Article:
Real Bills, or the redeemable currency created against them, in essence function as clearing instruments for the sale and purchase of consumer goods. Only the difference between all the purchases and all the sales must be settled in gold. However, as I pointed out, the 10% difference is ussually the amount set aside for ones savings. This gold is generally immediately loaned out via gold bonds which allow the saver to obtain an interest income.
If you followed me on this so sofar, your other questions are then superfulous. Right... ???
Posted by Agent Weebley on 09/28/11 10:03 PM
Hello again, Ingo.
I'm actually undercover in Ireland right now, using JonDo, so it may appear that my IP is elsewhere, but that's a long story.
You said: "Gold is a commodity with constant or nearly constant marginal utility. It is the only commodity with that kind of utility. Gold is the most "liquid" commodity on earth, as well as the most "prolific" commodity, bar none. Those facts make gold "Money"."
Is money the same as currency? And why would people stock up on it , if Real Bills (scrip) is to be issued based on 1/10th backing on that scrip? And who would issue that scrip? Would we go back to basics and store it somewhere for backing that scrip? Would it be handed out fairly to all citizens?
If it isn't handed out, so we can all trade again, isn't that just going back in time, creating a different Elite, nd just begging for someone to over issue the scrip?
Why not just have someone issue worthless lenticular printed scrip, distribute it fairly with checks and balances on the issuance, and be done with it?
And that previous conversation about "debt for cash" was about 4 to 6 weeks ago on a weekend. I will search for it in the next few days.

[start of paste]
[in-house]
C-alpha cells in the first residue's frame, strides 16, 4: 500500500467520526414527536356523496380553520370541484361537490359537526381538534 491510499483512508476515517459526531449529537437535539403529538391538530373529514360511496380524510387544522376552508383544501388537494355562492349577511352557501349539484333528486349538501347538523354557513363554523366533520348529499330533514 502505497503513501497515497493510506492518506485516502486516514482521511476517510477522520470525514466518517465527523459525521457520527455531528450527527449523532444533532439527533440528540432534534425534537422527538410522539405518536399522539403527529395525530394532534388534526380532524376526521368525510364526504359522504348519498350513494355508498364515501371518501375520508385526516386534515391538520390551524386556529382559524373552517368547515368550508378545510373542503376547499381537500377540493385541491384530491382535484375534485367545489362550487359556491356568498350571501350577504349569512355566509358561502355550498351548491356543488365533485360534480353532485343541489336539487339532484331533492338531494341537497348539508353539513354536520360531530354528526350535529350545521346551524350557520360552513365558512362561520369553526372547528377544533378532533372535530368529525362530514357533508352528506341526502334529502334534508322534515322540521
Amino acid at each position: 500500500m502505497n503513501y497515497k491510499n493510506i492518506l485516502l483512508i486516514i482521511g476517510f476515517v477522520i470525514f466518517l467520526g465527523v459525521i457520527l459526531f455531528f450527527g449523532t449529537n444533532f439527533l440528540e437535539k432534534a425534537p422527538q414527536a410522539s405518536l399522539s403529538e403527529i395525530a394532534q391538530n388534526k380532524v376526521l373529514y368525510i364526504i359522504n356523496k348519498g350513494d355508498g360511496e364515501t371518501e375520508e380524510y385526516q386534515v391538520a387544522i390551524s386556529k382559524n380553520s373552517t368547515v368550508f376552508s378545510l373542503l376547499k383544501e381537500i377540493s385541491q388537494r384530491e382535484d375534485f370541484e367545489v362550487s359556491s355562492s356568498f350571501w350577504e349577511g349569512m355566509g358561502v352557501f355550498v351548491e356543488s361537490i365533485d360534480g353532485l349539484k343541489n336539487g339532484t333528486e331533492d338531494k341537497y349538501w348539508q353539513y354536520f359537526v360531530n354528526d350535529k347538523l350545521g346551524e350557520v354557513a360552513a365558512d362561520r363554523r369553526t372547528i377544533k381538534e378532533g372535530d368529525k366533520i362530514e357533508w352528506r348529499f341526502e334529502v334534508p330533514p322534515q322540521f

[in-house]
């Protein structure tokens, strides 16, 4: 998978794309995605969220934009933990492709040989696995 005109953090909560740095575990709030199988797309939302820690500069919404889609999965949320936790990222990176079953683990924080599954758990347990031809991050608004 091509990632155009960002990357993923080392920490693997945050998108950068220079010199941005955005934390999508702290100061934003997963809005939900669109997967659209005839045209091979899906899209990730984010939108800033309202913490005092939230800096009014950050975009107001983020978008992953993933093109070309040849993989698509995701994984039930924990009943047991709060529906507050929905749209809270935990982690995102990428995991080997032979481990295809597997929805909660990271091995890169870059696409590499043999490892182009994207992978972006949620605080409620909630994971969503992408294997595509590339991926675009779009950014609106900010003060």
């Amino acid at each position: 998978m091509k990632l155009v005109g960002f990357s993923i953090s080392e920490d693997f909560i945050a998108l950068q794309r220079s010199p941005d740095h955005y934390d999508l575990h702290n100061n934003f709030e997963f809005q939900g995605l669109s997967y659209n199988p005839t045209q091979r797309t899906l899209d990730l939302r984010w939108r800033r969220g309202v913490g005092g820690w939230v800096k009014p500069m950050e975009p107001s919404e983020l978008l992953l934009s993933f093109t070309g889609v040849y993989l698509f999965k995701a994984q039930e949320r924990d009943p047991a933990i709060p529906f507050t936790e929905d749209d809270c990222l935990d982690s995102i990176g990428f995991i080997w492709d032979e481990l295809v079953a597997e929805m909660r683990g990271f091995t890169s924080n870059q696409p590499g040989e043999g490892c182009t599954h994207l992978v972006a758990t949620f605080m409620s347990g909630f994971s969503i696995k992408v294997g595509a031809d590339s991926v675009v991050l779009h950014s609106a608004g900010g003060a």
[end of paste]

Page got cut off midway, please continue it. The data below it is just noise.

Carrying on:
Posted by asparagui on 09/28/11 09:39 PM
I have a selective reality filter. I'm sitting here imagining the elves as they "sit around, smoke a joint and listen to Morrison or the Grateful Dead" and will permit no alternate version of events. ORDER A PIZZA ALREADY
Posted by Bischoff on 09/28/11 08:18 PM
Agent Weebley, my dear friend North of the border... .
You keep making the mistake of thinking of Gold as functioning as a currency. Gold as currency may have worked 1,500 years ago, but with the unset of mercatilism, gold started to prove unsuitable as a currency.
Let me say it again, if you didn't hear me say it before. "Gold makes for a very lousy currency." As a matter of fact, gold as a currency in the modern world economy with a 7 billion people market is simply unworkable. Your little calculations point it out. So, why do you keep associating me with the advocacy of gold to be used as currency... ???
There maybe 5.3 billion ounces (80 million tons) of gold in above ground inventory. However, what does the quantity of gold in existence have to do with the "gold standard", which I do advocate... ???
The "gold standard" and the "redeemable currency" system which I advocate could easily function with 1/10 of the mined gold in inventory.